Farmers and agriculturists use terms to describe themselves that hurt ag’s image to its customers. There are two commonly used words that fail to conjure images that will win the hearts and minds of the average American.
The first one is producer. I’m a dairy producer. I’m a grain producer. No you’re not, you’re a farmer. At least that’s who your customers would rather buy their food from.
Think of it, nobody goes to a producers market to buy their fruits and vegetables; they go to a farmer’s market. Consumer research shows the average American still trusts and holds farmers in high regard. Call a farmer a producer and it only plays to the stereotype that agriculture has become to clinical, technical, slick and uncaring.
It seems producer began to replace farmer back in the 1980s. Farmers were tired of being seen as hayseeds and wanted to be viewed as the business professionals that they were. So they thought calling themselves something else would freshen up their image.
Something’s changed since then. Agriculture is no longer ignored. People have great interest in how food is grown, unlike the 1980s when farmers markets were scarce and most people just assumed food grew in grocery stores. A generation later, the average American doesn’t know a farmer, yet many are intrigued by those who grow food and raise livestock for a living. They like farmers. Yet we refer to ourselves as producers, which to most people, describes a person who runs the soundboard in a recording studio. It might sound like I’m being picky, but it only widens the divide between those who drive tractors and raise livestock, and the other 99 percent of our country.
Another term that hurts us is operation. Producers don’t own farms, they own operations. Say operation to most people and they think of their last trip to the hospital. It’s not a positive connotation, and not a place for crops and livestock. People like farms. Consumer research bears this out. Still don’t believe me? Tell me this: would people rather buy a fresh tomato from a farmer or a producer? Do they take their kids on a fieldtrip to a farm or an operation?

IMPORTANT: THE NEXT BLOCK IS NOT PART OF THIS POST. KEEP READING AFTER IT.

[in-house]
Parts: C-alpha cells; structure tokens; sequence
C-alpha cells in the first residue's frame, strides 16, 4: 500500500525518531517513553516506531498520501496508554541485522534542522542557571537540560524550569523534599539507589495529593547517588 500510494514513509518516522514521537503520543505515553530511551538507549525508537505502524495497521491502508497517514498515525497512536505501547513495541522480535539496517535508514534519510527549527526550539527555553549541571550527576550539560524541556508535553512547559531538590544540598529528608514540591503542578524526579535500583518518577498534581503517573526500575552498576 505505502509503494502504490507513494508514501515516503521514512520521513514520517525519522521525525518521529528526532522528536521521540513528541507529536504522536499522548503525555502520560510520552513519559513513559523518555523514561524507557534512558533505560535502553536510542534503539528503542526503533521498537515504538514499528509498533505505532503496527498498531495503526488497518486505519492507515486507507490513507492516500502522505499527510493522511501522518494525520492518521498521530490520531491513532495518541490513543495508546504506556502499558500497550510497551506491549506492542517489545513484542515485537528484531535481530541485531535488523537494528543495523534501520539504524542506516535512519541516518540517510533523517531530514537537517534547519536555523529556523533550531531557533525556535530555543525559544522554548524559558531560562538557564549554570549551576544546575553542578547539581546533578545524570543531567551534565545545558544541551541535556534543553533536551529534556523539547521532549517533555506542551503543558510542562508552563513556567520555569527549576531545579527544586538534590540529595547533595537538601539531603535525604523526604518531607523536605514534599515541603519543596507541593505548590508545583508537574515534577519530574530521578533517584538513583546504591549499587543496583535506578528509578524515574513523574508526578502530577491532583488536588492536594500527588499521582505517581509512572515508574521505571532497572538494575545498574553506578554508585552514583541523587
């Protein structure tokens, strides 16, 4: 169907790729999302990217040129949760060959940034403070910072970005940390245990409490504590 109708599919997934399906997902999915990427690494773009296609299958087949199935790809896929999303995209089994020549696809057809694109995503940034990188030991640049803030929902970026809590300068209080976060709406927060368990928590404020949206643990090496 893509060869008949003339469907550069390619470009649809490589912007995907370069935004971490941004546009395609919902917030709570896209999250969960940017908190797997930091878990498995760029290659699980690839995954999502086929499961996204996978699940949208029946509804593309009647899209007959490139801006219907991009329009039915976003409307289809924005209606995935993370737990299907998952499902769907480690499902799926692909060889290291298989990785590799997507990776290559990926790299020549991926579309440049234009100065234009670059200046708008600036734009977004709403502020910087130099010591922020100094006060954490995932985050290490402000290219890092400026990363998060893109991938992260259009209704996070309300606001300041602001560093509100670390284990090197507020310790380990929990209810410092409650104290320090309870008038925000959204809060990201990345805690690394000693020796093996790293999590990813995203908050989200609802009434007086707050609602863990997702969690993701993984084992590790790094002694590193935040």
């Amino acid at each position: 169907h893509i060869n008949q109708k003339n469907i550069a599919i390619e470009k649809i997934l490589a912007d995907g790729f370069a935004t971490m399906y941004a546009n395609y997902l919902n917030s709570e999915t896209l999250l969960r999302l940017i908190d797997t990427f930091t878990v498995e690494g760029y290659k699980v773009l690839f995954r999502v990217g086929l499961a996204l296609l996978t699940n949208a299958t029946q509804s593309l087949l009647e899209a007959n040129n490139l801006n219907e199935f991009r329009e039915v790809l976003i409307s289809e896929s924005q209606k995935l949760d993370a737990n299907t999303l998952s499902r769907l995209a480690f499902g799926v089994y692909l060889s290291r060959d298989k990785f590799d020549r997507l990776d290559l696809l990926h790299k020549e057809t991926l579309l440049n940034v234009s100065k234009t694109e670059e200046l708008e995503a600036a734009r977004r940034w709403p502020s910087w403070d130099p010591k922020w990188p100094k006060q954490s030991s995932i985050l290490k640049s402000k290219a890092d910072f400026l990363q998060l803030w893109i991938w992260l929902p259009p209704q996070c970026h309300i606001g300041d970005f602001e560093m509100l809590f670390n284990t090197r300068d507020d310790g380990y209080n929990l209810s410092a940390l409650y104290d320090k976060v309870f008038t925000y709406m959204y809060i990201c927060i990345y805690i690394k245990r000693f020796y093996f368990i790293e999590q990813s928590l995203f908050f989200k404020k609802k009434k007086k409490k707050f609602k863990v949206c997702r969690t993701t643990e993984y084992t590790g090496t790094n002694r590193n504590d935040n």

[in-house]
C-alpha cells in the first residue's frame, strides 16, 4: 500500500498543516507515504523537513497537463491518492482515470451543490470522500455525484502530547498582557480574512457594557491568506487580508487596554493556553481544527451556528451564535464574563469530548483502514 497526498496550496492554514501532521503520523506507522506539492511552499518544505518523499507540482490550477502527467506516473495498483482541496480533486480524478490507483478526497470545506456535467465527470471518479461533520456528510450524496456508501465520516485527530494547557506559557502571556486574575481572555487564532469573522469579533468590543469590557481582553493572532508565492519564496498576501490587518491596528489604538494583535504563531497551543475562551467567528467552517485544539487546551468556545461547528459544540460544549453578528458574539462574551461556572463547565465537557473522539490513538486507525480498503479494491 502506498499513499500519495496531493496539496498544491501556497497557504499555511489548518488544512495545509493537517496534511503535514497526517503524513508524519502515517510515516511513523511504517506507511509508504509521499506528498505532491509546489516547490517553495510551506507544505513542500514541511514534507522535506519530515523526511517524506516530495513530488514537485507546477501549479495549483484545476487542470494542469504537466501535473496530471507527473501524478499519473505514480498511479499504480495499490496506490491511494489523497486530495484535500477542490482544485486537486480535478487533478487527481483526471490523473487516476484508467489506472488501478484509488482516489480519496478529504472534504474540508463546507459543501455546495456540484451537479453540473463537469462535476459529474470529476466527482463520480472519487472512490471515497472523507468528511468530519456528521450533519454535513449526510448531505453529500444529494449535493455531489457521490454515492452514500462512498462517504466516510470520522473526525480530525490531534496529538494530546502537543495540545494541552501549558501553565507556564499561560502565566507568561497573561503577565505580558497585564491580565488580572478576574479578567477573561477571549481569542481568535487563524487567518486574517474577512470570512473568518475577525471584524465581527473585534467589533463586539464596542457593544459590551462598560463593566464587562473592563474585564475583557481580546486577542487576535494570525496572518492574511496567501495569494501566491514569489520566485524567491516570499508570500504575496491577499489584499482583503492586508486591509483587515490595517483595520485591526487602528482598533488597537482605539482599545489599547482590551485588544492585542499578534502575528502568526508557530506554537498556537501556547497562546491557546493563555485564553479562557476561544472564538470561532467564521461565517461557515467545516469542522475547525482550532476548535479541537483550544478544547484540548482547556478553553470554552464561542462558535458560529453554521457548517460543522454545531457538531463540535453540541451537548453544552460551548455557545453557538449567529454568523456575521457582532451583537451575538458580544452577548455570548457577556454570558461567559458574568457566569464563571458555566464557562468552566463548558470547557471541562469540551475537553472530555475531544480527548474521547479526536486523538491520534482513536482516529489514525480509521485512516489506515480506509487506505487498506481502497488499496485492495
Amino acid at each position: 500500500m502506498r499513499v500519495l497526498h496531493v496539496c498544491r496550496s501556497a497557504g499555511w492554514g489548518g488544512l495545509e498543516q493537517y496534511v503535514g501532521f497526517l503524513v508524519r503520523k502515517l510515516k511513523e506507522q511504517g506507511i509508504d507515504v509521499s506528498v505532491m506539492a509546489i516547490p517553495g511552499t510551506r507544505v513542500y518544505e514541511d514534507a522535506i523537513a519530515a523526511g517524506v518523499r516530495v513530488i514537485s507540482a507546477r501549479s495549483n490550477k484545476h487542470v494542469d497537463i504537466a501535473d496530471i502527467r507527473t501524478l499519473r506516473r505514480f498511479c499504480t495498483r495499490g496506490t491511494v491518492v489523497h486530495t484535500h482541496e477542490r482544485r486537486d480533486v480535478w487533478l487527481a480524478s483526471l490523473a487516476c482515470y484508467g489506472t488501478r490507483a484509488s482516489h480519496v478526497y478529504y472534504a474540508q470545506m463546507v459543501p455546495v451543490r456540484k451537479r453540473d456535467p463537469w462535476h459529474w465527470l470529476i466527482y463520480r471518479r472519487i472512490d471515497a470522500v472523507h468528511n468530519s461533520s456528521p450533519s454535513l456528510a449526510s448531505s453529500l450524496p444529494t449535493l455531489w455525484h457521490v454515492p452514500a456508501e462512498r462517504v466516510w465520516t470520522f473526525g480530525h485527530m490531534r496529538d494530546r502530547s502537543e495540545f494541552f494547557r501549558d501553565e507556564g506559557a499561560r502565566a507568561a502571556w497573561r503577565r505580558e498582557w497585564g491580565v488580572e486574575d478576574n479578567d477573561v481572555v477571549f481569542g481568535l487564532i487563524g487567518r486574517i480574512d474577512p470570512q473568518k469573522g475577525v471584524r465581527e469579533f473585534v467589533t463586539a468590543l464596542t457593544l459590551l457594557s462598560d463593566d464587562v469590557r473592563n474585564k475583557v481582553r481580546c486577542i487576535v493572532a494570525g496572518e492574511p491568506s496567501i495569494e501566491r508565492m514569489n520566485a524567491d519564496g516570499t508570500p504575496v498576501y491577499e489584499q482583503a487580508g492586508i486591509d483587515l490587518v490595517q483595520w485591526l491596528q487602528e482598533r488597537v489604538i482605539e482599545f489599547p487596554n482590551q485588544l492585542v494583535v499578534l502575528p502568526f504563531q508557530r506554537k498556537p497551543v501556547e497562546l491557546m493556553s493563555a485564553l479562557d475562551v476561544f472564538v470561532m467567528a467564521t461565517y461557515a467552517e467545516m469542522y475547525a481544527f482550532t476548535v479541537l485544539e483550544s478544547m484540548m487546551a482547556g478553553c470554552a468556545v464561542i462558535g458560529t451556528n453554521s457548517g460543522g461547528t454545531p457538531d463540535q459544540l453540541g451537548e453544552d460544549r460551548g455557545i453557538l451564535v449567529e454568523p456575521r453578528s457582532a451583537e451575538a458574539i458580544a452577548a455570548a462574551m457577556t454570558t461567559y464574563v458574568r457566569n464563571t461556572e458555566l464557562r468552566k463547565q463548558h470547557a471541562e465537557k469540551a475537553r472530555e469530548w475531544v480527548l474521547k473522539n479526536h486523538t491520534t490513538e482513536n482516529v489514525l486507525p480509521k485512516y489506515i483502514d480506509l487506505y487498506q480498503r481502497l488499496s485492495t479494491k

Notice I used the term customer instead of consumer in my lead sentence? Consumer doesn’t give people enough credit. They are our customers and in business, the customer is always right. At some point I think much of agriculture seemed to have forgotten this business principle. Too often we work off the premise in agriculture that we’re right and that everyone else either doesn’t understand us or is out to get us.
Well whose fault is that? We all shake our heads when we hear the average American is several generations removed from farm life. Maybe we need to look at from another angle. Perhaps farmers got a little too removed from what was happening in the city?
Change takes time. Producer and operation has been engrained in all of our vocabularies. I make every effort to nix producers and operations from Farm Bureau materials. I would hope that my colleagues in education, government, journalism and commodity groups would do the same.
Agriculture faces no shortage of public relations challenges. Let’s take a small step forward by simply going back to saying farmers and farms.
In many ways, Casey Langan has spent much of his life working for farmers. What began as a childhood fascination with his grandpa’s herd of cows yielded him a career. Only this farm hand’s plow is usually a pen. Milking cows and working in the tobacco fields of his native Edgerton eventually gave way to reporting for a weekly farm newspaper, working for a farmer legislator and the Farm Bureau.
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